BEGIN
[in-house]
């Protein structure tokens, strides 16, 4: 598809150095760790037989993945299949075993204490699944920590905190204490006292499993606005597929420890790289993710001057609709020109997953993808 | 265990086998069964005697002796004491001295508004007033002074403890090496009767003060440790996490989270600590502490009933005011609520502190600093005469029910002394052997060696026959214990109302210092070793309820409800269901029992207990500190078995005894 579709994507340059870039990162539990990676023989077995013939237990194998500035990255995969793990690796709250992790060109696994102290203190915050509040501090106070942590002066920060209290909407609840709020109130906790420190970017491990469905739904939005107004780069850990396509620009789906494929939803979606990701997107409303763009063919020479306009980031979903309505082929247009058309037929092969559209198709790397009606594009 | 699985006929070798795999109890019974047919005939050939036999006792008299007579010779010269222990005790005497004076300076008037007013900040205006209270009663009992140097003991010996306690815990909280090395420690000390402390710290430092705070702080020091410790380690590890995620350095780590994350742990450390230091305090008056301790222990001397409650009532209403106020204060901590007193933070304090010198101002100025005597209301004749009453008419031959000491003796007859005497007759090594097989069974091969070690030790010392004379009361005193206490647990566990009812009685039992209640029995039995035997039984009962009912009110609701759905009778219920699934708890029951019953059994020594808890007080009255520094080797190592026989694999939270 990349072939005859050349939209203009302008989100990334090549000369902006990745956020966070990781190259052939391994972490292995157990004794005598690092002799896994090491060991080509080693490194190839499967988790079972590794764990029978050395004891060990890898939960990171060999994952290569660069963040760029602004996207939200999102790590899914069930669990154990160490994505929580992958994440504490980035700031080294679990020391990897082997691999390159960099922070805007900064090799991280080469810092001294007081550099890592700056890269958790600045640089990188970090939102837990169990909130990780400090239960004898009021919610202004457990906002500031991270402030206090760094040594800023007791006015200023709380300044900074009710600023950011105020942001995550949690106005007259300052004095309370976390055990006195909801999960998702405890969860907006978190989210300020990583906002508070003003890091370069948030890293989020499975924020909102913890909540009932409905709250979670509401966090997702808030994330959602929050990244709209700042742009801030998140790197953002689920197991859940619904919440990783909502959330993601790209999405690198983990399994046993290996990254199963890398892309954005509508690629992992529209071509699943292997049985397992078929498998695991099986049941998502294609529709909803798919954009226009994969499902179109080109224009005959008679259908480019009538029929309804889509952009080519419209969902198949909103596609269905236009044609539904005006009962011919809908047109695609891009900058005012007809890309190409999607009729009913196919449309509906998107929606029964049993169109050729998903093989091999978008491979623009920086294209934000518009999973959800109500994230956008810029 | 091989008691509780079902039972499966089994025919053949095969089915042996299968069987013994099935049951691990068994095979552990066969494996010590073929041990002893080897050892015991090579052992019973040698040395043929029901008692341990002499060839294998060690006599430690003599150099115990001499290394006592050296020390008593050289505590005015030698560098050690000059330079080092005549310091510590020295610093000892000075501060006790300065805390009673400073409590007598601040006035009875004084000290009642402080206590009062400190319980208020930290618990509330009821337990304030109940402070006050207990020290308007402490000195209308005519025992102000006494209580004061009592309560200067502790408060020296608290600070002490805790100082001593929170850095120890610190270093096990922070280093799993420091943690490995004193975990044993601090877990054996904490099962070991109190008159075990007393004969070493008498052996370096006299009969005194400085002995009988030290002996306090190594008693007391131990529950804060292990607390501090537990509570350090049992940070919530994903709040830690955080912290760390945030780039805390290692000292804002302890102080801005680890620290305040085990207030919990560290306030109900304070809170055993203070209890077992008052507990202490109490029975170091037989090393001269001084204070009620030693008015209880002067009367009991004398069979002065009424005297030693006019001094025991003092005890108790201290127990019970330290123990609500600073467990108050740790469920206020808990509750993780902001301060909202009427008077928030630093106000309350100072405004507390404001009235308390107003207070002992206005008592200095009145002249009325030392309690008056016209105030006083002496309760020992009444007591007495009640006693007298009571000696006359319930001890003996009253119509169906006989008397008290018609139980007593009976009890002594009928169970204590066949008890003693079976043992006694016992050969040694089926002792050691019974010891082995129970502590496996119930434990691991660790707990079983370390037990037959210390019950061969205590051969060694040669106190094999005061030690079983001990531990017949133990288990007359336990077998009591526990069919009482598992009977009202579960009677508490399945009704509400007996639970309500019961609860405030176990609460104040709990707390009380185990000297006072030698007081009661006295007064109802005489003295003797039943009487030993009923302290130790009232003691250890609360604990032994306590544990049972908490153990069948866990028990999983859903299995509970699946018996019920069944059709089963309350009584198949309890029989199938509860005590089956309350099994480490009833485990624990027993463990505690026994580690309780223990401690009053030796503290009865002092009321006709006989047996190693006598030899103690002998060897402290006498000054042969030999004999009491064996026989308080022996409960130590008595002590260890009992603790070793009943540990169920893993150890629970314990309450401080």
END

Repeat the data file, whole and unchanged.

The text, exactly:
[in-house]
């Protein structure tokens, strides 16, 4: 598809150095760790037989993945299949075993204490699944920590905190204490006292499993606005597929420890790289993710001057609709020109997953993808 | 265990086998069964005697002796004491001295508004007033002074403890090496009767003060440790996490989270600590502490009933005011609520502190600093005469029910002394052997060696026959214990109302210092070793309820409800269901029992207990500190078995005894 579709994507340059870039990162539990990676023989077995013939237990194998500035990255995969793990690796709250992790060109696994102290203190915050509040501090106070942590002066920060209290909407609840709020109130906790420190970017491990469905739904939005107004780069850990396509620009789906494929939803979606990701997107409303763009063919020479306009980031979903309505082929247009058309037929092969559209198709790397009606594009 | 699985006929070798795999109890019974047919005939050939036999006792008299007579010779010269222990005790005497004076300076008037007013900040205006209270009663009992140097003991010996306690815990909280090395420690000390402390710290430092705070702080020091410790380690590890995620350095780590994350742990450390230091305090008056301790222990001397409650009532209403106020204060901590007193933070304090010198101002100025005597209301004749009453008419031959000491003796007859005497007759090594097989069974091969070690030790010392004379009361005193206490647990566990009812009685039992209640029995039995035997039984009962009912009110609701759905009778219920699934708890029951019953059994020594808890007080009255520094080797190592026989694999939270 990349072939005859050349939209203009302008989100990334090549000369902006990745956020966070990781190259052939391994972490292995157990004794005598690092002799896994090491060991080509080693490194190839499967988790079972590794764990029978050395004891060990890898939960990171060999994952290569660069963040760029602004996207939200999102790590899914069930669990154990160490994505929580992958994440504490980035700031080294679990020391990897082997691999390159960099922070805007900064090799991280080469810092001294007081550099890592700056890269958790600045640089990188970090939102837990169990909130990780400090239960004898009021919610202004457990906002500031991270402030206090760094040594800023007791006015200023709380300044900074009710600023950011105020942001995550949690106005007259300052004095309370976390055990006195909801999960998702405890969860907006978190989210300020990583906002508070003003890091370069948030890293989020499975924020909102913890909540009932409905709250979670509401966090997702808030994330959602929050990244709209700042742009801030998140790197953002689920197991859940619904919440990783909502959330993601790209999405690198983990399994046993290996990254199963890398892309954005509508690629992992529209071509699943292997049985397992078929498998695991099986049941998502294609529709909803798919954009226009994969499902179109080109224009005959008679259908480019009538029929309804889509952009080519419209969902198949909103596609269905236009044609539904005006009962011919809908047109695609891009900058005012007809890309190409999607009729009913196919449309509906998107929606029964049993169109050729998903093989091999978008491979623009920086294209934000518009999973959800109500994230956008810029 | 091989008691509780079902039972499966089994025919053949095969089915042996299968069987013994099935049951691990068994095979552990066969494996010590073929041990002893080897050892015991090579052992019973040698040395043929029901008692341990002499060839294998060690006599430690003599150099115990001499290394006592050296020390008593050289505590005015030698560098050690000059330079080092005549310091510590020295610093000892000075501060006790300065805390009673400073409590007598601040006035009875004084000290009642402080206590009062400190319980208020930290618990509330009821337990304030109940402070006050207990020290308007402490000195209308005519025992102000006494209580004061009592309560200067502790408060020296608290600070002490805790100082001593929170850095120890610190270093096990922070280093799993420091943690490995004193975990044993601090877990054996904490099962070991109190008159075990007393004969070493008498052996370096006299009969005194400085002995009988030290002996306090190594008693007391131990529950804060292990607390501090537990509570350090049992940070919530994903709040830690955080912290760390945030780039805390290692000292804002302890102080801005680890620290305040085990207030919990560290306030109900304070809170055993203070209890077992008052507990202490109490029975170091037989090393001269001084204070009620030693008015209880002067009367009991004398069979002065009424005297030693006019001094025991003092005890108790201290127990019970330290123990609500600073467990108050740790469920206020808990509750993780902001301060909202009427008077928030630093106000309350100072405004507390404001009235308390107003207070002992206005008592200095009145002249009325030392309690008056016209105030006083002496309760020992009444007591007495009640006693007298009571000696006359319930001890003996009253119509169906006989008397008290018609139980007593009976009890002594009928169970204590066949008890003693079976043992006694016992050969040694089926002792050691019974010891082995129970502590496996119930434990691991660790707990079983370390037990037959210390019950061969205590051969060694040669106190094999005061030690079983001990531990017949133990288990007359336990077998009591526990069919009482598992009977009202579960009677508490399945009704509400007996639970309500019961609860405030176990609460104040709990707390009380185990000297006072030698007081009661006295007064109802005489003295003797039943009487030993009923302290130790009232003691250890609360604990032994306590544990049972908490153990069948866990028990999983859903299995509970699946018996019920069944059709089963309350009584198949309890029989199938509860005590089956309350099994480490009833485990624990027993463990505690026994580690309780223990401690009053030796503290009865002092009321006709006989047996190693006598030899103690002998060897402290006498000054042969030999004999009491064996026989308080022996409960130590008595002590260890009992603790070793009943540990169920893993150890629970314990309450401080």